What happened in Oregon after Medicaid was expanded?
Yesterday I discussed a new study showing that ER use went up in Oregon after Medicaid was expanded. While critics of Medicaid expansion have seized on it, it turns out that similar increases occurred in Massachusetts after Romneycare was created, but then ER use declined. The same is now happening in Oregon.
The Science study looks at a 2008 expansion. A lot has changed in the past five years. In fact, over the past two years, Oregon has actually seen a decline in Medicaid emergency department visits this past year — and attributes that to big changes the state has made to how it delivers care to Medicaid patients.
“That study was looking at the old system and the old way of doing things,” says Sean Kolmer, deputy chief of policy and programs for the Oregon Health Authority, which runs the state Medicaid program. “It reflects what we knew would happen. But that’s the old world.”
Here’s a graph (via Kliff) showing what happened:
As you see, ER use has not yet fallen below the levels before expansion, but it has declined. And, as my last post discussed, Oregon has made changes in how health care is delivered that is producing changes that reduce costs while also improving people’s health.
Coordinated care organizations (CCOs) are responsible for delivering care within spending caps and one of their efforts revolves around getting patients to use primary care settings rather than ERs.
As Kliff notes:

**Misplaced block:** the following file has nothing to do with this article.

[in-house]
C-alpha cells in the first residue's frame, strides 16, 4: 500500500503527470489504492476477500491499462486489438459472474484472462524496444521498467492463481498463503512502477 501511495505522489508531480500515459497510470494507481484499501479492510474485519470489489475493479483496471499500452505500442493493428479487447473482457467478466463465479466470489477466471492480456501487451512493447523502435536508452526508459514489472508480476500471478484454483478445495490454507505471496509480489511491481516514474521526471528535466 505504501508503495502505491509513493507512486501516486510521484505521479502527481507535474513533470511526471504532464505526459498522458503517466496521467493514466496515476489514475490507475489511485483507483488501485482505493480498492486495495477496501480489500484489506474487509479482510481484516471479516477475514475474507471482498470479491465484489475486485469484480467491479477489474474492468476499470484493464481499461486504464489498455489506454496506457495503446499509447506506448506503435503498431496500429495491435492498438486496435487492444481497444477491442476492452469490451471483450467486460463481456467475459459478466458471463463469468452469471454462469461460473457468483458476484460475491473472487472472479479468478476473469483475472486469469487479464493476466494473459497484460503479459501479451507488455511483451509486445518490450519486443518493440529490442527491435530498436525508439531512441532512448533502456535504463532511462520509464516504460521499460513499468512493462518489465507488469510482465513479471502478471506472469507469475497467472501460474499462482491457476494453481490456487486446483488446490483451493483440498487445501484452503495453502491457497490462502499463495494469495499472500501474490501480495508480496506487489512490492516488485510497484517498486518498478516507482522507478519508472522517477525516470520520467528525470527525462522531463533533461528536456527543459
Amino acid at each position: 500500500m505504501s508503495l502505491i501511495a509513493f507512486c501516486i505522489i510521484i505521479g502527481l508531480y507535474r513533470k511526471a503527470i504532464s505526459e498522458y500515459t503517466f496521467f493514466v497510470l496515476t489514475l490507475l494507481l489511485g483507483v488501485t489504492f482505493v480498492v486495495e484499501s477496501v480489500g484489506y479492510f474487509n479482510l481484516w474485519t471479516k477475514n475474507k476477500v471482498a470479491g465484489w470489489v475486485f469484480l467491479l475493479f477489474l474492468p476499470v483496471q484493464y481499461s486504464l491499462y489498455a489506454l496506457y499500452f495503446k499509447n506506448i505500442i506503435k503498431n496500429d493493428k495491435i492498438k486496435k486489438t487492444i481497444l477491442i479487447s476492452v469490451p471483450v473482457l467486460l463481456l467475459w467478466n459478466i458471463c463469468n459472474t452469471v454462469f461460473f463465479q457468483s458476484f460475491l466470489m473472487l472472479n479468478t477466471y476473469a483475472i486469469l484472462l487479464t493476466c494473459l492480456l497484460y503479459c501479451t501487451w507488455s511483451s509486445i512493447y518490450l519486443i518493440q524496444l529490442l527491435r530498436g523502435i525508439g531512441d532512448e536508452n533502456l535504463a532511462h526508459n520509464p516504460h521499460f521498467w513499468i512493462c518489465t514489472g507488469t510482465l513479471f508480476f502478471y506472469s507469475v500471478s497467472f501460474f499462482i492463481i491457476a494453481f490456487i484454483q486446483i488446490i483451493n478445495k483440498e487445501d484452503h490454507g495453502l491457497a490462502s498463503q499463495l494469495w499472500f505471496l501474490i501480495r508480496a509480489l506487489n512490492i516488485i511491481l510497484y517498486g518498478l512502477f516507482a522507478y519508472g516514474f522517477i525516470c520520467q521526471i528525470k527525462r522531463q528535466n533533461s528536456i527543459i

In year one, the CCOs saw a 9 percent reduction in emergency-department visits among Oregon’s Medicaid population.
Emergency-department spending decreased by 18 percent in Oregon’s Medicaid program, when the 2013 study period was compared to a 2011 benchmark. And, says Kolmer, state health officials’ data show that much of the reduction has come from moving primary care outside the emergency department.
“Most of the things that are being cut are management of chronic conditions,” he says. “It’s things like congestive heart failure and COPD. You shouldn’t see, for example, a kid with asthma going to the ED. That’s completely preventable.”
These later declines in ER use in Oregon show that it really matters how health care is delivered. This really matters for Maine, where I live, and all states.
Perhaps this is a naive hope, but, truly, it should be possible for Maine legislators and the governors to take the real lessons from the Oregon case.
Deciding that a study about Oregon that’s now outdated means that Medicaid shouldn’t be expanded is the wrong lesson.
So what’s the right lesson?
How care is delivered matters, both for people’s health and costs.
You can save lives, improve health, keep people working (and paying taxes) and reduce medical bankruptcies, keep hospitals financially healthy — if you cover more people and do it the right way.
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